Although the word Luddite has come to represent someone who fears technology or refuses to “get with the times”, the origin of the word stems from the time of the industrial revolution. Surprisingly, this old word has roots in what some would call a rather noble cause, even if we use it now as an insult, or to humorously describe the office techno-peasant.
The Luddites were a group of 19th century textile workers in England. Prior to the industrial revolution, the process of weaving and making fabric was often done by hand. The Luddites were often self-employed weavers and their jobs were disappearing due to automation and the adoption of labour saving devices. These new machines often made an inferior product, but they did so at a much cheaper price, ensuring their popularity among manufacturers.
Devices like stocking frames, spinning frames, and power looms, were turning the skilled labour of weavers into something that could be done by an unskilled (and much lower paid) laborer. It wasn’t a fear of the machines or technology that spurned the luddites to assemble so much as the fear of losing their livelihood. Soon, protests and the destruction of machines became a strategic action against efforts to lower wages and remove job security. Apparently, in the 19th century, negotiating your contract was a full-contact sport.
It is thought that the Luddite movement took its name from Ned Ludd, a young man who allegedly smashed two stocking frames in 1779 (Destroy a stocking frame—you become the leader of a movement. Break a milkshake machine—you’re just a hooligan.) Ned went on to become a mythological figure of sorts, acquiring names such as Captain Ned, General Ned, and King Ned. It was even said that he resided in Sherwood Forest, just like the stories of Robin Hood.
Some people think Ned Ludd was a real person, but many historians believe he was purely a mythical character created to support the ideals of the Luddite movement…basically, a very early version of Homer Simpson. There is evidence of a public riposte in response to a Nottingham committee against the Luddites in December of 1811, given under the name King Lud, but there is no direct evidence that Ludd ever existed.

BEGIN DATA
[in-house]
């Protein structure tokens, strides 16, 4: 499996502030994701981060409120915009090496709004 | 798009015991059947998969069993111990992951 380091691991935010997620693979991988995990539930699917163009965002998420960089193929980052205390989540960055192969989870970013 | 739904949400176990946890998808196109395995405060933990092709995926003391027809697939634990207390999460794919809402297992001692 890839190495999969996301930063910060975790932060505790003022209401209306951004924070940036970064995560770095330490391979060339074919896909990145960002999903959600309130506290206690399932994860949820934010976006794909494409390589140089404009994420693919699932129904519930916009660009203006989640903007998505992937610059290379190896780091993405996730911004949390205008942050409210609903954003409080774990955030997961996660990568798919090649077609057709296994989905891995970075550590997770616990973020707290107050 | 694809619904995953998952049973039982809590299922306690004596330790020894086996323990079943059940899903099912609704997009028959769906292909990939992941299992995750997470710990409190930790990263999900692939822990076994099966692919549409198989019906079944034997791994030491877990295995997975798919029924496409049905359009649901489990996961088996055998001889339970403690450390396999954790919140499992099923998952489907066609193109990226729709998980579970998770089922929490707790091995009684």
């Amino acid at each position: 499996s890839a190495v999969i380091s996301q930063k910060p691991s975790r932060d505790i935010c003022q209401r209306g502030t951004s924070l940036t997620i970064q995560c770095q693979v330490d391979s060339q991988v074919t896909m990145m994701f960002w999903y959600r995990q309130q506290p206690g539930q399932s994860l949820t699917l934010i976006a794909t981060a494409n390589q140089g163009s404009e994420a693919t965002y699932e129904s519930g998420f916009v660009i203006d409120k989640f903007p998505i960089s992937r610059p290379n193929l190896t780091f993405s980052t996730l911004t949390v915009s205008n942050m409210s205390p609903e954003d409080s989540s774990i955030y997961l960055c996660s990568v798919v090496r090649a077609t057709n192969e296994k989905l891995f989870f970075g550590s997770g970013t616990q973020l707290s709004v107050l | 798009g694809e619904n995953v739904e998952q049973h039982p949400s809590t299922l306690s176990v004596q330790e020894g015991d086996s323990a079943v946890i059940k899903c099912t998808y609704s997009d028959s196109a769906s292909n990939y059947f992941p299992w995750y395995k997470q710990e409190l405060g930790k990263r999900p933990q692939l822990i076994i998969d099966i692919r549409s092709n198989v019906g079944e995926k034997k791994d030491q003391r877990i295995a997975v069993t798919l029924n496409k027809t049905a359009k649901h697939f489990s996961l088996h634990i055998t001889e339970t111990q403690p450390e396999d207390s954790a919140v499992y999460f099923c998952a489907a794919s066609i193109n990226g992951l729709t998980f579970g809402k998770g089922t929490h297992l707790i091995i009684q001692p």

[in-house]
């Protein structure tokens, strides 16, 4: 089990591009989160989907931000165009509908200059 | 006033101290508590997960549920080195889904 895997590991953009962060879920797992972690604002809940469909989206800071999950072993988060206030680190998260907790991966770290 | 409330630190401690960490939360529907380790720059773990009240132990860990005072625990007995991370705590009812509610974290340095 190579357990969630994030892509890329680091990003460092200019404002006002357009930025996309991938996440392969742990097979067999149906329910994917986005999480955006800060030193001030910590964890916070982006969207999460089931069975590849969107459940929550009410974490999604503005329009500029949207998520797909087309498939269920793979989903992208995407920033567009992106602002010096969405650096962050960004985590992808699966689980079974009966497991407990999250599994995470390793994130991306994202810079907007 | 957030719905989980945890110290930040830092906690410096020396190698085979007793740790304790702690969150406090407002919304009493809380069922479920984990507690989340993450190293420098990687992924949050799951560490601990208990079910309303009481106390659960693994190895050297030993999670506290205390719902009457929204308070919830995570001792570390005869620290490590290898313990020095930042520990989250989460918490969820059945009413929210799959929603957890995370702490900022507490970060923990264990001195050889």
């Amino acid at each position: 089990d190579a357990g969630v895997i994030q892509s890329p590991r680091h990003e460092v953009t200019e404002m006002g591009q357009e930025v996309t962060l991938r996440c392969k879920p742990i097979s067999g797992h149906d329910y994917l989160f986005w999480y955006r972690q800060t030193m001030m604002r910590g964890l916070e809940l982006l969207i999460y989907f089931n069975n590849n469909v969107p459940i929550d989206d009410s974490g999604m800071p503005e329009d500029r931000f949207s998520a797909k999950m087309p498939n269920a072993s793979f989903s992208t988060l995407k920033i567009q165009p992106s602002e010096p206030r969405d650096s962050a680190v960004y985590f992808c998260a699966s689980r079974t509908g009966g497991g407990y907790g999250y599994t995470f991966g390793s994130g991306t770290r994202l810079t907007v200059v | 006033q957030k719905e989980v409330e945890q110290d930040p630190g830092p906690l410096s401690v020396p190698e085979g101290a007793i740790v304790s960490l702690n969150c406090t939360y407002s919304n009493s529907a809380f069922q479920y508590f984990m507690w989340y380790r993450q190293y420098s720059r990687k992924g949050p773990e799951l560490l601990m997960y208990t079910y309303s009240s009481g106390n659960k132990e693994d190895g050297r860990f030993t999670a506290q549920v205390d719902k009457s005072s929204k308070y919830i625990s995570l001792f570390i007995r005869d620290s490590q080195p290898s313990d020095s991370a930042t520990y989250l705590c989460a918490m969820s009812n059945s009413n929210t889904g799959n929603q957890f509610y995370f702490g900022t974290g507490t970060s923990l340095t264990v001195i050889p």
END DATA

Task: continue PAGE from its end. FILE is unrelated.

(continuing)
The Luddites followed in Ned’s lead, damaging textile machinery and burning the mills where fabric was made. Their protests and attacks against machines made them heroes of the working class. The Luddites were incredibly effective in their efforts, leading the British government to deploy thousands of troops to prevent the acts of sabotage.
In 1812, the government made the destruction of a machine into a capital crime, meaning that you could be put to death for demolishing a machine that knit stockings (a severe consequence for keeping people from their hosiery, but still not the weirdest law ever passed). The combination of violent attacks against the Luddites by the military, and show trials that led to the execution or deportation of individuals involved in the uprisings, brought the Luddite movement to an end.
While the idea of smashing machines with sledgehammers to save jobs can seem laughable in this day and age, the question the Luddites raised about how human beings can co-exist with technology is one many people ask to this day, especially when it comes to artificial intelligence and advanced machines (Skynet, anyone?).
Innovations such as self-driving cars or computers that can do the work of lawyers, can lead us to question what jobs really mean. Even though 200 years have passed since the original Luddites, we are still grappling with our relationship with technology.
The industrial revolution clearly impacted the lives of everyday people, both positively and negatively. This time period gave rise to the original Luddism and the word luddite, which we still use two centuries later. Although the meaning of words change over time, one thing seems certain: whether you are a luddite throwing your printer out of an office window, or taking a sledgehammer to your computer, it is probably not the best way to ensure your job isn’t replaced by a machine.